Verizon customers numbering around 14 million have had their personal information at risk for an indeterminate period of time, as the records were found in an unsecured server tied to Nice Systems. The server was an Amazon S3 storage server with no security measures to speak of, which means that anybody who had the correct web address could potentially have downloaded the information without running into any issues. The data on the server only included information on customers that had called into customer service within the past six months. The available data on those customers included their names, cell phone numbers, and their account PIN, which could allow anybody who obtains it to break into the customers' Verizon accounts.
Nice Systems manages data for a number of Fortune 500 companies in a wide variety of industries. Its clients come to it for customer engagement data management analytics, and it participates in international law enforcement agencies' battles against fraud and cybercrime, as well. The company operates across 150 countries with around 25,000 employees, and one of its chief client bases is the finance industry, though the mobile world is also high on the list. The company's role in highly privileged operations makes this extreme security oversight all the more jarring.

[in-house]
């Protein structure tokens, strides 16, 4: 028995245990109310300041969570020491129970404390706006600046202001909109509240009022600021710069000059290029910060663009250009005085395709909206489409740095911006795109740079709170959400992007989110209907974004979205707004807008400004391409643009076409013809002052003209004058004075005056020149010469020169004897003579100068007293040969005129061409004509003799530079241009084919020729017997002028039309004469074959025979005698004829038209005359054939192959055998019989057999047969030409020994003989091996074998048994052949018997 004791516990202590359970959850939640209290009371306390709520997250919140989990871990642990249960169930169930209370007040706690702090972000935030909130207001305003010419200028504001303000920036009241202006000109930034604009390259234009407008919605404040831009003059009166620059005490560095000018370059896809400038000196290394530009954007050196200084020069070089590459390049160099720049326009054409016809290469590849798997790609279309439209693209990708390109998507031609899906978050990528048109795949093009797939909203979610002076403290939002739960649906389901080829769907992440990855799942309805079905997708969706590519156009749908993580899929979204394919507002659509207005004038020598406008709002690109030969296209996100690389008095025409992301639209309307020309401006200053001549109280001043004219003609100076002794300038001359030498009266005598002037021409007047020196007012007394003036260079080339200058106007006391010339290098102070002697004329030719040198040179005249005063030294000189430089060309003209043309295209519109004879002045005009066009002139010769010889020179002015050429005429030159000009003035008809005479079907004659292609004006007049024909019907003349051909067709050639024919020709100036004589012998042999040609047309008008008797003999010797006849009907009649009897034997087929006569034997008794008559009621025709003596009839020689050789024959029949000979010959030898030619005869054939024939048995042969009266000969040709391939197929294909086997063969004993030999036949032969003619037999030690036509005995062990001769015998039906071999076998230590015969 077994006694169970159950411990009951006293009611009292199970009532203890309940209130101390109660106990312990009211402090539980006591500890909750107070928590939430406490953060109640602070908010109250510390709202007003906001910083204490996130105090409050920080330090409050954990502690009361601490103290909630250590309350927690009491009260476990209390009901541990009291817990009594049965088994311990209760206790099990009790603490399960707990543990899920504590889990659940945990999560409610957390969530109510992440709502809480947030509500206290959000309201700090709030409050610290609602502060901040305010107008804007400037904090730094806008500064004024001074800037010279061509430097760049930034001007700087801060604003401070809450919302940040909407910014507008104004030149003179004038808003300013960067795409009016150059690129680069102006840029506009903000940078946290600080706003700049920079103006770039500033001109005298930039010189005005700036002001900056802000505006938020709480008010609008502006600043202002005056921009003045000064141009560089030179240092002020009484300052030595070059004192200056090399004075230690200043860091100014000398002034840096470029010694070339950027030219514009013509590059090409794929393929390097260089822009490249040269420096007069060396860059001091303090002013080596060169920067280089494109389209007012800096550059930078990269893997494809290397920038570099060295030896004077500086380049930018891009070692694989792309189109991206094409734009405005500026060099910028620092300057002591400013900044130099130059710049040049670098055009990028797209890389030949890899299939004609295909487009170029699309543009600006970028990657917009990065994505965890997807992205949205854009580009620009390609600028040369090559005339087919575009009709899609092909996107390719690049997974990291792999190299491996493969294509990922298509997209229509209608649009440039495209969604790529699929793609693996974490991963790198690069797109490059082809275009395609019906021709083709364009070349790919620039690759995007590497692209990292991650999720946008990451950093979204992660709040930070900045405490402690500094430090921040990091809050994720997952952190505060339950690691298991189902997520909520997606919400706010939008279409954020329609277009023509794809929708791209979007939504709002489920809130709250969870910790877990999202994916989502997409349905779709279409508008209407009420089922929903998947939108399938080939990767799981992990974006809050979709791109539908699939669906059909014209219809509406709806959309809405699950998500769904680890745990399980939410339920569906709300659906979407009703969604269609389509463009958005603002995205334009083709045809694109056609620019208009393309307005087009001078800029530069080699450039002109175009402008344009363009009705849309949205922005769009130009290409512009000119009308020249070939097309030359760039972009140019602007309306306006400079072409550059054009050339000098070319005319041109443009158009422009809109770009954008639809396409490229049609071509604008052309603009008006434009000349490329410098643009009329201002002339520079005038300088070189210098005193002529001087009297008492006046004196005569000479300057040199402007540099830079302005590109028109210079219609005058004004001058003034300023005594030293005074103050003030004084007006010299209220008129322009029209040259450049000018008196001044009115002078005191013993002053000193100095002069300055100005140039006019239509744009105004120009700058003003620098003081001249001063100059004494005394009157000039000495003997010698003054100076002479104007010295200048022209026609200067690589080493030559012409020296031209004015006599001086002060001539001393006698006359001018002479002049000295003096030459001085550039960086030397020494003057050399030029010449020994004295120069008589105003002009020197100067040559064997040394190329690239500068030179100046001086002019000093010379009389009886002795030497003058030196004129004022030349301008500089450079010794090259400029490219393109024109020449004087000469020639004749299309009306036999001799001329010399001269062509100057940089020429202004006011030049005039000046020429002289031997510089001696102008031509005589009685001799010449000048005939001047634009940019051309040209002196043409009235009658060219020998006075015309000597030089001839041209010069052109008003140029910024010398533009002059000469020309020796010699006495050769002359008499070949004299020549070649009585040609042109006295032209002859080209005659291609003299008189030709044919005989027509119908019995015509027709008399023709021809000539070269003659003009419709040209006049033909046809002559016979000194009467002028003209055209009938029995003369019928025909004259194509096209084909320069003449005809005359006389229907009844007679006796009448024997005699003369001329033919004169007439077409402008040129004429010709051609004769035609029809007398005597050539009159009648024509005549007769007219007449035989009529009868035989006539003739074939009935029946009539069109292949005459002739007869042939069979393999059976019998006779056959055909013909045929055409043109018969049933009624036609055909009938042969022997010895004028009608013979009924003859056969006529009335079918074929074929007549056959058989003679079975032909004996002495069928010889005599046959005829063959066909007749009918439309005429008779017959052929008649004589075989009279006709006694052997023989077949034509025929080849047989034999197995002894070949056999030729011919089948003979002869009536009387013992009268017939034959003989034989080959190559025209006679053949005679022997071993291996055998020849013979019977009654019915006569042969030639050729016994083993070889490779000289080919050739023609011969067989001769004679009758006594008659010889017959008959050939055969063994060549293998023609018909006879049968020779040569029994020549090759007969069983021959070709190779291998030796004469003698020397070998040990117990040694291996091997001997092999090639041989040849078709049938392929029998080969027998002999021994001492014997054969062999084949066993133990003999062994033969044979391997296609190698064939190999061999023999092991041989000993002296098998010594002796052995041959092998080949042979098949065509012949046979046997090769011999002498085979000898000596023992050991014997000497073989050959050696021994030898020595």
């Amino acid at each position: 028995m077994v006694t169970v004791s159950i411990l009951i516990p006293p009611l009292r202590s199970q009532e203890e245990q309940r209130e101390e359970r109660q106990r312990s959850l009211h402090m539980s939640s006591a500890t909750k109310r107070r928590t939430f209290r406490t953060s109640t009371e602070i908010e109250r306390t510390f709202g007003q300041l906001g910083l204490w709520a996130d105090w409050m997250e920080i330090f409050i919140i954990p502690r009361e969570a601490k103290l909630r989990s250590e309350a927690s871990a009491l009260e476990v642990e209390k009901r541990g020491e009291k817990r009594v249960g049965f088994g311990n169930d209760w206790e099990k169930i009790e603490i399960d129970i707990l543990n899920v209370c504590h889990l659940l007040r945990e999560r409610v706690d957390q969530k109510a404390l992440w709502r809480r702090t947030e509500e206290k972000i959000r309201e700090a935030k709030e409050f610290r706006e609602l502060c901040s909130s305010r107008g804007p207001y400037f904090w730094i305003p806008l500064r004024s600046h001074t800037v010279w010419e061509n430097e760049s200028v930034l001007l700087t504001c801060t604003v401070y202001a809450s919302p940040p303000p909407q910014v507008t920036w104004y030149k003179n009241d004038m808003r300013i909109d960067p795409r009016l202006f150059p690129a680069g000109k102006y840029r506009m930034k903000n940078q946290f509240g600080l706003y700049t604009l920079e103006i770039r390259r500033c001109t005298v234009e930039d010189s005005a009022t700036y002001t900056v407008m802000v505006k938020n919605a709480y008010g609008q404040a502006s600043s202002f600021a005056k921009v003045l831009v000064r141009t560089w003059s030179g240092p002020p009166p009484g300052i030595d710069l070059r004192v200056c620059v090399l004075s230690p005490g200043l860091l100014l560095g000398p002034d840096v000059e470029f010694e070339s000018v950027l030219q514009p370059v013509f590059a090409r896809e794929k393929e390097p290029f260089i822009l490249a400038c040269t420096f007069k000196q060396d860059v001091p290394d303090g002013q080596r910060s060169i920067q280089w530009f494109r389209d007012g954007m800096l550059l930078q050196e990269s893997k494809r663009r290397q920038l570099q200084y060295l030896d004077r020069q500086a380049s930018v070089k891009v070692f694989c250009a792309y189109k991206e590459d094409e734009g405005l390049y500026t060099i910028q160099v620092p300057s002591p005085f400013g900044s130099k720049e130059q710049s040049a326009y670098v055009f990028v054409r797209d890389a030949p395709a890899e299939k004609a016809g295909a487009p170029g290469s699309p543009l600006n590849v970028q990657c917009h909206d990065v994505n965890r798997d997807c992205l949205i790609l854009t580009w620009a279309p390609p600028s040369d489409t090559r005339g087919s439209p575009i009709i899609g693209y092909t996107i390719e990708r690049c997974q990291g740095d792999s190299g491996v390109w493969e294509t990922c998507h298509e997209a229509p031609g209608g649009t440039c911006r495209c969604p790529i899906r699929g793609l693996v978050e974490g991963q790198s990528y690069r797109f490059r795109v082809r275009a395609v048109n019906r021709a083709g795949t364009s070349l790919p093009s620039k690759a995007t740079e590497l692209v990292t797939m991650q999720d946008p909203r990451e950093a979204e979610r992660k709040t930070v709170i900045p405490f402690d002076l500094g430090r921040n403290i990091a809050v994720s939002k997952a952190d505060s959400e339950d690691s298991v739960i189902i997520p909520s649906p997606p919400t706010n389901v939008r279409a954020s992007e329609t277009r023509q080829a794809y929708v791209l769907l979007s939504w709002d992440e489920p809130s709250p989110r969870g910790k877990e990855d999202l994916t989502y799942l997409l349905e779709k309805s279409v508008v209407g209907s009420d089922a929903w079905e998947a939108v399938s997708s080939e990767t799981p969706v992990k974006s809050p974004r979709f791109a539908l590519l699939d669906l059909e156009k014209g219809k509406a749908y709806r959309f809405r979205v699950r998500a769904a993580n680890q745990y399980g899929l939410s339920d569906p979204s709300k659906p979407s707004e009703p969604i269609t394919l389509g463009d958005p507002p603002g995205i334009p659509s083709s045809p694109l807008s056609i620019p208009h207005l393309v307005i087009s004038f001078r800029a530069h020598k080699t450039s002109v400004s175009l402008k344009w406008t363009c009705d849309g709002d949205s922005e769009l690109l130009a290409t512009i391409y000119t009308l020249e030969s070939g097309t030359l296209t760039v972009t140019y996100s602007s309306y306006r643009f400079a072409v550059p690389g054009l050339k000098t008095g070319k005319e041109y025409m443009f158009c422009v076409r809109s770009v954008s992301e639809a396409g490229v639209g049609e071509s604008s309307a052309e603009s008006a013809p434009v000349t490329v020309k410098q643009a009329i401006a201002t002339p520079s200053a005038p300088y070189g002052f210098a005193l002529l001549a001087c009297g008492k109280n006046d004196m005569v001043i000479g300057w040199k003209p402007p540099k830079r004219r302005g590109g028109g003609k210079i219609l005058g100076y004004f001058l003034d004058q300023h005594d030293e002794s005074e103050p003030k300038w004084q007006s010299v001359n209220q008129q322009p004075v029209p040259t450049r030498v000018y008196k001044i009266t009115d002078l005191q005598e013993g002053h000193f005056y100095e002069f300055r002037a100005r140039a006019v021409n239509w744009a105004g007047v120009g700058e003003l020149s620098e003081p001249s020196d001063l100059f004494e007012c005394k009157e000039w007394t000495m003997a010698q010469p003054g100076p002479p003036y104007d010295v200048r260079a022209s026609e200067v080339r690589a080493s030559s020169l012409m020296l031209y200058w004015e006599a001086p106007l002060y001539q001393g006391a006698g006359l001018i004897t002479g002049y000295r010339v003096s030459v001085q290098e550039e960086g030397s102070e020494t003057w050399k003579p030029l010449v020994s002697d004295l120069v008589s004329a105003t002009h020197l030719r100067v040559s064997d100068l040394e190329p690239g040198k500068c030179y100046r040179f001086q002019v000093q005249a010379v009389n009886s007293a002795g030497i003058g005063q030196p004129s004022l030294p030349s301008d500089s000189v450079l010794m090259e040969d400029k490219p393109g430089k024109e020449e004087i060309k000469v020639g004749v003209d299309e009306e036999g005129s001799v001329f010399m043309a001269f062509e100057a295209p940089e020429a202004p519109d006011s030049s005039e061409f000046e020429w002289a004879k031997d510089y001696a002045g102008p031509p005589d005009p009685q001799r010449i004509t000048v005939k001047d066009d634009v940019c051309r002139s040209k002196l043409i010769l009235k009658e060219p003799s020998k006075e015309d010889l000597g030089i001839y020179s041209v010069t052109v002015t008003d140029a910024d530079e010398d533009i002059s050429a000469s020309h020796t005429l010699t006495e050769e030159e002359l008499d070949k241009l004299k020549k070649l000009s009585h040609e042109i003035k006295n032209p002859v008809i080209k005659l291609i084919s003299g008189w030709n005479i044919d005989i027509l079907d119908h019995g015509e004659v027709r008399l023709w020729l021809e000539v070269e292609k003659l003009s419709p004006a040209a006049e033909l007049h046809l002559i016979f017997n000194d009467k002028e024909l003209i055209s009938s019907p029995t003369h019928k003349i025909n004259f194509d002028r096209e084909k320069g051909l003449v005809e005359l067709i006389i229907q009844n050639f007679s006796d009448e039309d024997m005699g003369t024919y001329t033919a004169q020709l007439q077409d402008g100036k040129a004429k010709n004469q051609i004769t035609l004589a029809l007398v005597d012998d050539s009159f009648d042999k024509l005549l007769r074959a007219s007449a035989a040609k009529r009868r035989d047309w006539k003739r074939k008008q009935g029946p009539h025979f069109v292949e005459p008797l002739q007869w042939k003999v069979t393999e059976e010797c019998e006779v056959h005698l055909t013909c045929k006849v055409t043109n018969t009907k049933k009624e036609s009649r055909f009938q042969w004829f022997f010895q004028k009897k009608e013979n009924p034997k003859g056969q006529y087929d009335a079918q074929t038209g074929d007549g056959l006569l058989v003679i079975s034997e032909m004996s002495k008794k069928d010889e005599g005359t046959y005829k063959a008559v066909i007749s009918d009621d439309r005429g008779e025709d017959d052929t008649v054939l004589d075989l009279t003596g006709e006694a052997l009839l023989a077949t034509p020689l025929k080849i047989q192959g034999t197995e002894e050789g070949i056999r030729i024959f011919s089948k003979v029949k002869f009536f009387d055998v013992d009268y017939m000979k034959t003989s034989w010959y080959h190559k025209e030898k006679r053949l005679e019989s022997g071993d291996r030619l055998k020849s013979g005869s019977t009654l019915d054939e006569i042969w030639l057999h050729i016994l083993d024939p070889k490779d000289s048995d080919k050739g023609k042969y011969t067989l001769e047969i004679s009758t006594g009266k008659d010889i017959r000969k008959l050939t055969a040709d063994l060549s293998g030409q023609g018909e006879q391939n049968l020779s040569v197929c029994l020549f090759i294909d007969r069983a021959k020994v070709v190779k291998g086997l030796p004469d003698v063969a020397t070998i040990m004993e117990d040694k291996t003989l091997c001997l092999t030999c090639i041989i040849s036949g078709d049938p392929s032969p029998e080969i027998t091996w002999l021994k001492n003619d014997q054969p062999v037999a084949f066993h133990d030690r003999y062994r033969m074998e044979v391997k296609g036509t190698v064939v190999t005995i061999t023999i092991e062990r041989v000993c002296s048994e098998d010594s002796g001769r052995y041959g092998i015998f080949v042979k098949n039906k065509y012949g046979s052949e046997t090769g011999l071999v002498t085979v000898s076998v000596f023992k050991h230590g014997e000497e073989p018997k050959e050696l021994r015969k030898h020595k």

There is no word on whether it seemed that any unauthorized parties had accessed the server in question and its contents. If any unauthorized parties did get that data, it could potentially allow them to spoof two-factor authentication or take over a customer's Verizon account. The implications there are obviously quite grim; an account being taken over could lead to strange billing charges, account shutdown, adding unauthorized lines, and other such activity. Being able to fake two-factor authentication is a bit more chilling. Just about any service that uses a person's phone number as a form of authentication could potentially be broken into this way. Hackers could use the forgot password function to lock people out of their accounts, steal information, or make changes to accounts. Verizon is currently investigating the breach, and maintains that the way that the information in question was stored, was actually out of protocol.